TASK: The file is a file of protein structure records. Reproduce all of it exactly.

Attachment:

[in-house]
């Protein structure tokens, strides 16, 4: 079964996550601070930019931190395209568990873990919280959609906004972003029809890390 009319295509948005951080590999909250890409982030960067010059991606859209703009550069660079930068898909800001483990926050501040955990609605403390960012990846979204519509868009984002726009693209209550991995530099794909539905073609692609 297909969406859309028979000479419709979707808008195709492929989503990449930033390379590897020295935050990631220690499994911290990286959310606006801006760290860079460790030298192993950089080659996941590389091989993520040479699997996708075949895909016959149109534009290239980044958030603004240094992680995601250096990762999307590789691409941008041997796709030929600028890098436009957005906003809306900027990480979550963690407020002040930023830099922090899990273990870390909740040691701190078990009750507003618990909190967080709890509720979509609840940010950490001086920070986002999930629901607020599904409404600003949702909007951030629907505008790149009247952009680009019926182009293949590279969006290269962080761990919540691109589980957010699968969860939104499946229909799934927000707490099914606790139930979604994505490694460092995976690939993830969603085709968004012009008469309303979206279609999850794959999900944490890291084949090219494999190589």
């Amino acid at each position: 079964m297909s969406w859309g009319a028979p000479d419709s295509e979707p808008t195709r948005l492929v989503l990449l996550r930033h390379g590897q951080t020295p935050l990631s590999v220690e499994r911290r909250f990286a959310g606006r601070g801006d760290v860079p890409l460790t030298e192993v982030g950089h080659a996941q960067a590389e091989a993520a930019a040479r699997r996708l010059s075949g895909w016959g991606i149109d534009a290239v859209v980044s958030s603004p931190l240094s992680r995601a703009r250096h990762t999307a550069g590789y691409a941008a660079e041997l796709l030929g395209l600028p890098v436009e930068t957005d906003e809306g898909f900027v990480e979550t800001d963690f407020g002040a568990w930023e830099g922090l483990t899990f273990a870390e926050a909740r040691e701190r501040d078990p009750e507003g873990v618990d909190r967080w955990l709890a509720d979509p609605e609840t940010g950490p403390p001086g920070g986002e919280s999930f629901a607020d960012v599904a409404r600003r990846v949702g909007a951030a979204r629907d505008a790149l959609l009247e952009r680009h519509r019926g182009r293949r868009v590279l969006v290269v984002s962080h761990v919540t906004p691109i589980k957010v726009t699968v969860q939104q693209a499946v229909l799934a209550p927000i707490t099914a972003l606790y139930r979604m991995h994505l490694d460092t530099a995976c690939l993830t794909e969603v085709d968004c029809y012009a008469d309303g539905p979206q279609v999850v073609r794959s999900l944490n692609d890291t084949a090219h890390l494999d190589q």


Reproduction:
[in-house]
């Protein structure tokens, strides 16, 4: 079964996550601070930019931190395209568990873990919280959609906004972003029809890390 009319295509948005951080590999909250890409982030960067010059991606859209703009550069660079930068898909800001483990926050501040955990609605403390960012990846979204519509868009984002726009693209209550991995530099794909539905073609692609 297909969406859309028979000479419709979707808008195709492929989503990449930033390379590897020295935050990631220690499994911290990286959310606006801006760290860079460790030298192993950089080659996941590389091989993520040479699997996708075949895909016959149109534009290239980044958030603004240094992680995601250096990762999307590789691409941008041997796709030929600028890098436009957005906003809306900027990480979550963690407020002040930023830099922090899990273990870390909740040691701190078990009750507003618990909190967080709890509720979509609840940010950490001086920070986002999930629901607020599904409404600003949702909007951030629907505008790149009247952009680009019926182009293949590279969006290269962080761990919540691109589980957010699968969860939104499946229909799934927000707490099914606790139930979604994505490694460092995976690939993830969603085709968004012009008469309303979206279609999850794959999900944490890291084949090219494999190589």
């Amino acid at each position: 079964m297909s969406w859309g009319a028979p000479d419709s295509e979707p808008t195709r948005l492929v989503l990449l996550r930033h390379g590897q951080t020295p935050l990631s590999v220690e499994r911290r909250f990286a959310g606006r601070g801006d760290v860079p890409l460790t030298e192993v982030g950089h080659a996941q960067a590389e091989a993520a930019a040479r699997r996708l010059s075949g895909w016959g991606i149109d534009a290239v859209v980044s958030s603004p931190l240094s992680r995601a703009r250096h990762t999307a550069g590789y691409a941008a660079e041997l796709l030929g395209l600028p890098v436009e930068t957005d906003e809306g898909f900027v990480e979550t800001d963690f407020g002040a568990w930023e830099g922090l483990t899990f273990a870390e926050a909740r040691e701190r501040d078990p009750e507003g873990v618990d909190r967080w955990l709890a509720d979509p609605e609840t940010g950490p403390p001086g920070g986002e919280s999930f629901a607020d960012v599904a409404r600003r990846v949702g909007a951030a979204r629907d505008a790149l959609l009247e952009r680009h519509r019926g182009r293949r868009v590279l969006v290269v984002s962080h761990v919540t906004p691109i589980k957010v726009t699968v969860q939104q693209a499946v229909l799934a209550p927000i707490t099914a972003l606790y139930r979604m991995h994505l490694d460092t530099a995976c690939l993830t794909e969603v085709d968004c029809y012009a008469d309303g539905p979206q279609v999850v073609r794959s999900l944490n692609d890291t084949a090219h890390l494999d190589q």